A few steps from the Duomo, the Museo del Novecento hosted an astonishing retrospective of the work of pioneering architect and designer Aldo Rossi. With over 300 objects, designs, models and more, Aldo Rossi: Design 1960-1997 confirms the extraordinary talent of the late Italian maestro, with pieces ranging from lush textiles (patterns for his famous Modena cemetery plan) to scale models for his famous kitchen and housewares (including an oversized model of his famous espresso machine for Alessi). Subtle curation by Chiara Spangaro, combined with an ultra-sleek installation scheme by New York-based Morris Adjmi, imbues the entire show with a distinctly melancholic and nostalgic air, exactly the kind of vibe Rossi gave him. -even was so adept at conjuring.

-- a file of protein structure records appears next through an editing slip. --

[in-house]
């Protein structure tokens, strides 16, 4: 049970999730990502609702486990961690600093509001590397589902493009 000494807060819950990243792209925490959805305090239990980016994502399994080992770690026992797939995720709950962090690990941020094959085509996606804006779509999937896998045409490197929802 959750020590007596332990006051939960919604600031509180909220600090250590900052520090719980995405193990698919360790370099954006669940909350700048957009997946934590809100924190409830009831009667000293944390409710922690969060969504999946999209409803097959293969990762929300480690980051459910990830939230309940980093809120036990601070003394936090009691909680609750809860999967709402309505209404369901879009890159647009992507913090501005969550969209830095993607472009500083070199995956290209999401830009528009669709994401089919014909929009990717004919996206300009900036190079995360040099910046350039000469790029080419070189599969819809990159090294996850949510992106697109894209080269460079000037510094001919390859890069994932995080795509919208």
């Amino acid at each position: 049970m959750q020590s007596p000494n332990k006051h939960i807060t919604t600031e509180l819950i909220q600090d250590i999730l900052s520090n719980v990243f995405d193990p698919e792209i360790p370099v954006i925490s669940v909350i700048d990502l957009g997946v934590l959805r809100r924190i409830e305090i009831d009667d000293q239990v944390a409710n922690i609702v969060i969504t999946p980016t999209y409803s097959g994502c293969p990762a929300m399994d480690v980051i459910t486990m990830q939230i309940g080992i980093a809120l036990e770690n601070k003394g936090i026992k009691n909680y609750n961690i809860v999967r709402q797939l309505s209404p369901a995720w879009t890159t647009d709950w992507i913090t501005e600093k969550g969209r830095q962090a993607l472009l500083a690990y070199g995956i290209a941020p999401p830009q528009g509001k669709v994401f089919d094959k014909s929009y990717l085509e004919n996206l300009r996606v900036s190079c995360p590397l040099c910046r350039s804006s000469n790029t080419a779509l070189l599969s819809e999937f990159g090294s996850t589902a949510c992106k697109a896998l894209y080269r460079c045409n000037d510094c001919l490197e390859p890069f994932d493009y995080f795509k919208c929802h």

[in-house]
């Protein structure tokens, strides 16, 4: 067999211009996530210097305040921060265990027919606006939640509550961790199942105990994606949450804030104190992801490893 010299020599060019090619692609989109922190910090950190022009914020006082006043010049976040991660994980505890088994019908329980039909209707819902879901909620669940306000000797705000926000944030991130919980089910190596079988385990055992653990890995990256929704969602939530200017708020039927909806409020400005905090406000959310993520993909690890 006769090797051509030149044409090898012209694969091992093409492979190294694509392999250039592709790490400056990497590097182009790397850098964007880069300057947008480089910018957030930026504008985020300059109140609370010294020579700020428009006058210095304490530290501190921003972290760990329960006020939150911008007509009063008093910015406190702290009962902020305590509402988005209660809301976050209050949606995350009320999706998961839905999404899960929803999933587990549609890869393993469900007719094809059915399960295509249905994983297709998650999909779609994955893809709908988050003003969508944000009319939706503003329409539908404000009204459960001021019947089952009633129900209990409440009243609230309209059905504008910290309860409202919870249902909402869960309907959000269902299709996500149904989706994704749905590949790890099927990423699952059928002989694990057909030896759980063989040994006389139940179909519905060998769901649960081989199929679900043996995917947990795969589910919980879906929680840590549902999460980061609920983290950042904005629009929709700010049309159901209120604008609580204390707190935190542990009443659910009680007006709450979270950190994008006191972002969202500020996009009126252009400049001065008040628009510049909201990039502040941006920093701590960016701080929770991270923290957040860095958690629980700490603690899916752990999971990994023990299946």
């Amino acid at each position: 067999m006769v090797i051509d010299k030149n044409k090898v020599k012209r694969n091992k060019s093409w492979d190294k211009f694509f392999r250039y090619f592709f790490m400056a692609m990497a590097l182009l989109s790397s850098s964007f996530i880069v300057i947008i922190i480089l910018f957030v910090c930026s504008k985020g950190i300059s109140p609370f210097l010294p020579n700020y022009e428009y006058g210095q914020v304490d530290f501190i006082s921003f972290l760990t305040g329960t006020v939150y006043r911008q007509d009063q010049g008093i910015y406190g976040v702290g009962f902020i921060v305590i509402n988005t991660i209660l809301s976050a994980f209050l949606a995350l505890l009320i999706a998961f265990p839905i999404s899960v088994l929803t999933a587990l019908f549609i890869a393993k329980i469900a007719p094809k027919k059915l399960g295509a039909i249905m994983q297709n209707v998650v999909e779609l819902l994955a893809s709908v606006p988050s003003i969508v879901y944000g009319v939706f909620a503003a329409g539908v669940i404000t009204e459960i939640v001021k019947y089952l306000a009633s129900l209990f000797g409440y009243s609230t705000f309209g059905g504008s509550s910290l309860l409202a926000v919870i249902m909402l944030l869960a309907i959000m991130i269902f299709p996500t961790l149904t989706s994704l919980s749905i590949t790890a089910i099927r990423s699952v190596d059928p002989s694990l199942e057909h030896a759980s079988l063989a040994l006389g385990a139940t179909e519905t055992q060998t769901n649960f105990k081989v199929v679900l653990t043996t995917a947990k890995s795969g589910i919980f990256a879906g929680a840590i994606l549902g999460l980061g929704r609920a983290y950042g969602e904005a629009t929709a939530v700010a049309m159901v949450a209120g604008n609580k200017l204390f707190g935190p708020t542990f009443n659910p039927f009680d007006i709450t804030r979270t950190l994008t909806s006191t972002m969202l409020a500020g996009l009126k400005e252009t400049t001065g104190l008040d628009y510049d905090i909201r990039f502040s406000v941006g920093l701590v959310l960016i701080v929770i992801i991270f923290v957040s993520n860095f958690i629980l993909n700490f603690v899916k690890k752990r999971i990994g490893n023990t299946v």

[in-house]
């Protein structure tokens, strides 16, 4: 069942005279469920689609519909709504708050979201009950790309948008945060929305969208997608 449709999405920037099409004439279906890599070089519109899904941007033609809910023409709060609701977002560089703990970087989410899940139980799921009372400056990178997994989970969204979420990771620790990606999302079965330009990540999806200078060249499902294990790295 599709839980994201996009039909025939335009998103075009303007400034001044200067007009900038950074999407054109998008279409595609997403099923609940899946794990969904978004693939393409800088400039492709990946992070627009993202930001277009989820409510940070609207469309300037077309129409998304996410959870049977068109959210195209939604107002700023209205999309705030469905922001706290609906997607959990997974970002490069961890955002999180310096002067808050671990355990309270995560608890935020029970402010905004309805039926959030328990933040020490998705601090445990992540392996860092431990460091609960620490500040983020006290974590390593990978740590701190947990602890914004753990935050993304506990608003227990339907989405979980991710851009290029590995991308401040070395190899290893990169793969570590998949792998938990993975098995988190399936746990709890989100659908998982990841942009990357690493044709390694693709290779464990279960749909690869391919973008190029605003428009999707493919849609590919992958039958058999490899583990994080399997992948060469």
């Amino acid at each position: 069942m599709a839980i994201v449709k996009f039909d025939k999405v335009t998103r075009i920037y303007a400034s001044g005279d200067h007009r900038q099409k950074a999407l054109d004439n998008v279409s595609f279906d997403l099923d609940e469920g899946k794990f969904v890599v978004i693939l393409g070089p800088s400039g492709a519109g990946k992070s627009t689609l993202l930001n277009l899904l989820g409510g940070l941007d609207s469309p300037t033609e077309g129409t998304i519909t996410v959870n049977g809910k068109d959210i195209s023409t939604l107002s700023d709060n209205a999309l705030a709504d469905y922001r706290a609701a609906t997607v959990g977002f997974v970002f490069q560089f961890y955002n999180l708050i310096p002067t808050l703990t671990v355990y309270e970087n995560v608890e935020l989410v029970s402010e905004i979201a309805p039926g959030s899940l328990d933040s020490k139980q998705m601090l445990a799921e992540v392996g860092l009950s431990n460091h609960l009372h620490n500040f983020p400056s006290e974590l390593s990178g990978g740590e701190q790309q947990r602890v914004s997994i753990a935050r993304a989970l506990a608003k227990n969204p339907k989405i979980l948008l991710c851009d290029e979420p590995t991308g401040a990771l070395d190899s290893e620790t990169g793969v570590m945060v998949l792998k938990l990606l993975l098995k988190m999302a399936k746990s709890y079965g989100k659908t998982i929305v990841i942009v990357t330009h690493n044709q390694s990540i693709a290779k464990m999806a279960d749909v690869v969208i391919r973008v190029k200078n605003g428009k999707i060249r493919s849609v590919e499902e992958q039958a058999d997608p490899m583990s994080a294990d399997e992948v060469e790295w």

A different, more mind-bending vibe was in evidence across the city at the Floating Forest, a striking example of pop-up urbanism from the office of Stefano Boeri Interiors. Jutting out into the Darsena del Naviglio, one of the last remaining traces of Milan’s once teeming network of canals, Boeri’s team created a gang plank platform topped by a miniature park teeming with more than six hundred trees, shrubs and hanging vines. The piece, sponsored by footwear brand Timberland, is meant to be a statement about the potential integration between natural and man-made landscapes. In practice, it bears a striking resemblance to the new Little Island Park in Manhattan, albeit on a less obtrusive scale and with reflective sides that make the structure disappear, producing the uncanny illusion that the forest is truly floating.